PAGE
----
Turkey’s Prime Minister Binali Yıldırım said on Thursday that there will be no change in the country's anti-terrorism laws, a condition put forth by the European Union in order for Turkish citizens to be able to travel visa-free to Europe.
"We once again reiterated that we cannot make an adjustment to the anti-terror laws due to the circumstances that we face today," he told a joint news conference with European Parliament President Martin Schulz in Ankara.
Yıldırım stated that the anti-terror law is a matter of Turkey’s security as the country is fighting against DAESH, PKK and FETÖ terrorist groups.
"Flexibility in anti-terror laws is out of the question. The EU should understand that Turkey’s fight against terror affects EU security as well," Yıldırım said.
"We believe our European friends can understand us," he continued.
Schulz noted that Turkey and the EU have different anti-terrorism practices, and said there has been no progress towards the visa liberation deal due to these differences.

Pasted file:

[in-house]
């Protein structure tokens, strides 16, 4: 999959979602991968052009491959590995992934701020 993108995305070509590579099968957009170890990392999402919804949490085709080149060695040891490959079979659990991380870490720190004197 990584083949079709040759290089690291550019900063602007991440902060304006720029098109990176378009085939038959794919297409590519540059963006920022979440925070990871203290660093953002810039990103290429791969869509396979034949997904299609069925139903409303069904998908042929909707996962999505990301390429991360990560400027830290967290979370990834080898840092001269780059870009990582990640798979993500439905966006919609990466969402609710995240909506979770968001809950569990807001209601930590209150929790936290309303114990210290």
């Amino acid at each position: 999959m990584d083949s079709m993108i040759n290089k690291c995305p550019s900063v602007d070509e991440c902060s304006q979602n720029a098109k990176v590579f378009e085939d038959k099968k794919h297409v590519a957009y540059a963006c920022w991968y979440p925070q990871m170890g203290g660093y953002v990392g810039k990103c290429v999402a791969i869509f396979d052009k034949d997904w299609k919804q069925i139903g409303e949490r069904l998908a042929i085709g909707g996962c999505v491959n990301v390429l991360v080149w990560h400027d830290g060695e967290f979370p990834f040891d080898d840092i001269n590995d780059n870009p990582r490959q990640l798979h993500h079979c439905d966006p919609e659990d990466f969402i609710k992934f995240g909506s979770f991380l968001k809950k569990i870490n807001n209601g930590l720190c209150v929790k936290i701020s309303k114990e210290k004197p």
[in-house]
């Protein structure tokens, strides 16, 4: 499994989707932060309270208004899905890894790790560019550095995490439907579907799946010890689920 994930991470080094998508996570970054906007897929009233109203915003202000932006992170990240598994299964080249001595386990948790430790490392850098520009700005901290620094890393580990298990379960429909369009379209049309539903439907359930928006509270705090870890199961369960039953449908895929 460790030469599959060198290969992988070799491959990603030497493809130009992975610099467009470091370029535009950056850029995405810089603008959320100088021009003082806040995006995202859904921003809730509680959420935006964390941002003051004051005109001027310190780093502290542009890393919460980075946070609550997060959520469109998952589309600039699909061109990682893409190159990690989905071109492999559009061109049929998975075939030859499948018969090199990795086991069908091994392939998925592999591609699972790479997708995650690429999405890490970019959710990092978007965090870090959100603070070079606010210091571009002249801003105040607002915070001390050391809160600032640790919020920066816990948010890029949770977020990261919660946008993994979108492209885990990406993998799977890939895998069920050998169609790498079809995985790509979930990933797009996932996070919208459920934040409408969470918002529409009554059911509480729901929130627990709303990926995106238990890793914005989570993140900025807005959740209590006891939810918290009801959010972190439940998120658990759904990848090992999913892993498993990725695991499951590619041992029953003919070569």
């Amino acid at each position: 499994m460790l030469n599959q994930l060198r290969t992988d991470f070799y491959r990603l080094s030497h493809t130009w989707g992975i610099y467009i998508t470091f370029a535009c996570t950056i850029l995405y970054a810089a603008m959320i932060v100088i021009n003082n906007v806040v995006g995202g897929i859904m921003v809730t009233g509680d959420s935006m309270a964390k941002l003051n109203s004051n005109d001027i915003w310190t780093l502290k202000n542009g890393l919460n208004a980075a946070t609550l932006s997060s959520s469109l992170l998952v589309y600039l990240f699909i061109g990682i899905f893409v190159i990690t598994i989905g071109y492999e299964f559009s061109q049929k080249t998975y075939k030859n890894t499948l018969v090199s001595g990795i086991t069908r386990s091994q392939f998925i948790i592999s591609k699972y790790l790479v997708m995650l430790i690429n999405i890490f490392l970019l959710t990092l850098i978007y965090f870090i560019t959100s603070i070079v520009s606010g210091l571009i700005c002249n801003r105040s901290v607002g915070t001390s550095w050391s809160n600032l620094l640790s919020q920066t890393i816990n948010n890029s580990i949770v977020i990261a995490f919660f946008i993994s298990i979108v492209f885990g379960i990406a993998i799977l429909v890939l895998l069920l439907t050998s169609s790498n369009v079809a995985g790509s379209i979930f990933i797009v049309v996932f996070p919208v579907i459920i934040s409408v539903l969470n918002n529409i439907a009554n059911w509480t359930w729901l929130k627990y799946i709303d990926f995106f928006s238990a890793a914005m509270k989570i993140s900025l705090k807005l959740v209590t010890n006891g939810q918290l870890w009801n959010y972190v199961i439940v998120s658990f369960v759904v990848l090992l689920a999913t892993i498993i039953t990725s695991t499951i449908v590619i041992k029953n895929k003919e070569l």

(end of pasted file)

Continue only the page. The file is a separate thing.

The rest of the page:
— EP President (@EP_President) September 1, 2016
Last March, the two sides signed a deal to halt illegal refugee flows into Europe. Under the pact, Ankara accepted to welcome refugees who cross into Greece, in return for the EU taking in thousands of Syrian refugees directly from Turkey and providing the country with more financial aid, early visa-free travel and progress in its EU membership negotiations.
On May 4, 2016 the European Union proposed granting Turkish citizens visa-free travel to the bloc from late June.
However, visa-free access to the EU has been subject to delays due to a dispute over Turkey’s anti-terrorism legislation and crackdown against the July 15 coup plotters.